Friday, February 2, 2024

The 1926 Fifth Avenue Hotel - 24 Fifth Avenue


The gracious Brevoort mansion was the first stately home built on Fifth Avenue.  When Henry C. deRham (whose family had purchased it from the Brevoorts in 1850) sold the house to George F. Baker in 1921, the neighborhood had changed from one of fine private residences to one of apartment buildings.  The Bakers resold the historic mansion in 1925 to the New York Fifth Avenue Hotel Corp., which announced plans to demolish it.  Not everyone was pleased with this sign of progress.  On April 8, 1925, The Outlook lamented, "But the old Brevoort mansion is to be destroyed, to make way for another apartment-house and the modernization of that section of the avenue will be practically complete—and wholly depressing to those who love some flavor of the past.”

The developer hired architect Emery Roth to design a 15-story building on the site.  Residential hotels had been popular for decades.  Like apartment buildings, they offered long-term leases.  But like hotels, they provided maid service and there were no kitchens in the suites.  Residents took their meals either in the in-house dining room or off site.  The Fifth Avenue Hotel would be slightly different from what New Yorkers were accustomed to.  While most residential hotels offered sprawling suites, those in The Fifth Avenue Hotel ranged from just one to three rooms.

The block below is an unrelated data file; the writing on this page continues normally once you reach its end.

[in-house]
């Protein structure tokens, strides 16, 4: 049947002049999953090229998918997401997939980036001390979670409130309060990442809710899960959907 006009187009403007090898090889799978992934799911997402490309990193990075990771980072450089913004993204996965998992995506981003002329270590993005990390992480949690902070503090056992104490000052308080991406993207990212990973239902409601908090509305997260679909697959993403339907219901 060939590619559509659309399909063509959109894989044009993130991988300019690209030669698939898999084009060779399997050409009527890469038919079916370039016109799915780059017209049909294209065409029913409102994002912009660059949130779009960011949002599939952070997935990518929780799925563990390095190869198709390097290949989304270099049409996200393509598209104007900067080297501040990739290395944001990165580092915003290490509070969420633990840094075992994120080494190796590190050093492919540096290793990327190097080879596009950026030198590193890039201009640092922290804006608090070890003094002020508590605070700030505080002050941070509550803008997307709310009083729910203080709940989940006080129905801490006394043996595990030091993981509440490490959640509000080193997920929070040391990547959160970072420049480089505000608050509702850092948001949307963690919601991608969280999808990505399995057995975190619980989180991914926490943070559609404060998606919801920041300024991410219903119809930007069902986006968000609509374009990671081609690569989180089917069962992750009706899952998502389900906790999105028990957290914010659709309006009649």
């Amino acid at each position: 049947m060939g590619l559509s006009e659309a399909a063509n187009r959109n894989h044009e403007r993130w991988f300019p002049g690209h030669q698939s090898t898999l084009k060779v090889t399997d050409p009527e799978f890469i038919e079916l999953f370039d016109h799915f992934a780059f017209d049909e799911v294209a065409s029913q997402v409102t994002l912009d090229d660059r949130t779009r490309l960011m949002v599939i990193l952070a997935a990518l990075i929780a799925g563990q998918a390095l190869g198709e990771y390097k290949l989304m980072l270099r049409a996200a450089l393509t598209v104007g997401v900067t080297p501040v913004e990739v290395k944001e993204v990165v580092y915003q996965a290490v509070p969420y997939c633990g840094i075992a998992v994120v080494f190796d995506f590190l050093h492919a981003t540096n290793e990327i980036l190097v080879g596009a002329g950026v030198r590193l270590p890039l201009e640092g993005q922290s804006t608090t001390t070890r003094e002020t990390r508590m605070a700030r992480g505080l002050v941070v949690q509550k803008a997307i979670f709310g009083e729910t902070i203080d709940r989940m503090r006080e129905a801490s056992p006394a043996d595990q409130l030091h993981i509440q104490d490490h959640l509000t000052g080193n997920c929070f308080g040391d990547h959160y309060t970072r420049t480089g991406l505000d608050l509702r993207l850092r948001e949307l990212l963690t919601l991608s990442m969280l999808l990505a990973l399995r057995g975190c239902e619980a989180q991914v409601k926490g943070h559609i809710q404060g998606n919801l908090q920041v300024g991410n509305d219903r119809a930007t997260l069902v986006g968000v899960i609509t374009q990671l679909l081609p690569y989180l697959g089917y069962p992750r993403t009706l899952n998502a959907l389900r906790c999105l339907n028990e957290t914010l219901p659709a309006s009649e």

The one-room apartments (what today we would call studios) were designed much like rooms in transient hotels.  from the collection of Columbia University Libraries

Above a two-story stone base, Roth clad the building in variegated beige brick.  Below an impressive glass-and-metal marquee, a bronze doorway was recessed within an ornately decorated arched entrance.  The upper floors were embellished with romantic, Spanish Renaissance details like faux balconies, and two-story arcades with turned terra cotta columns.  

The managers highlighted the convenience of city living in marketing the apartments.  An advertisement on June 26, 1926 said in part, "Don't grin and bear it, caught in the daily subway mob.  Live at the new Fifth Avenue (apartment) Hotel, and smile at traffic jams as reported in the papers.  Travel against the crowds."  It went on to describe:

1, 2 and 3 rooms with serving pantry and automatic refrigeration.  Furnished or unfurnished.  Maid service included in lease.  Owner-managed restaurant.  Time saving convenience of Washington Square.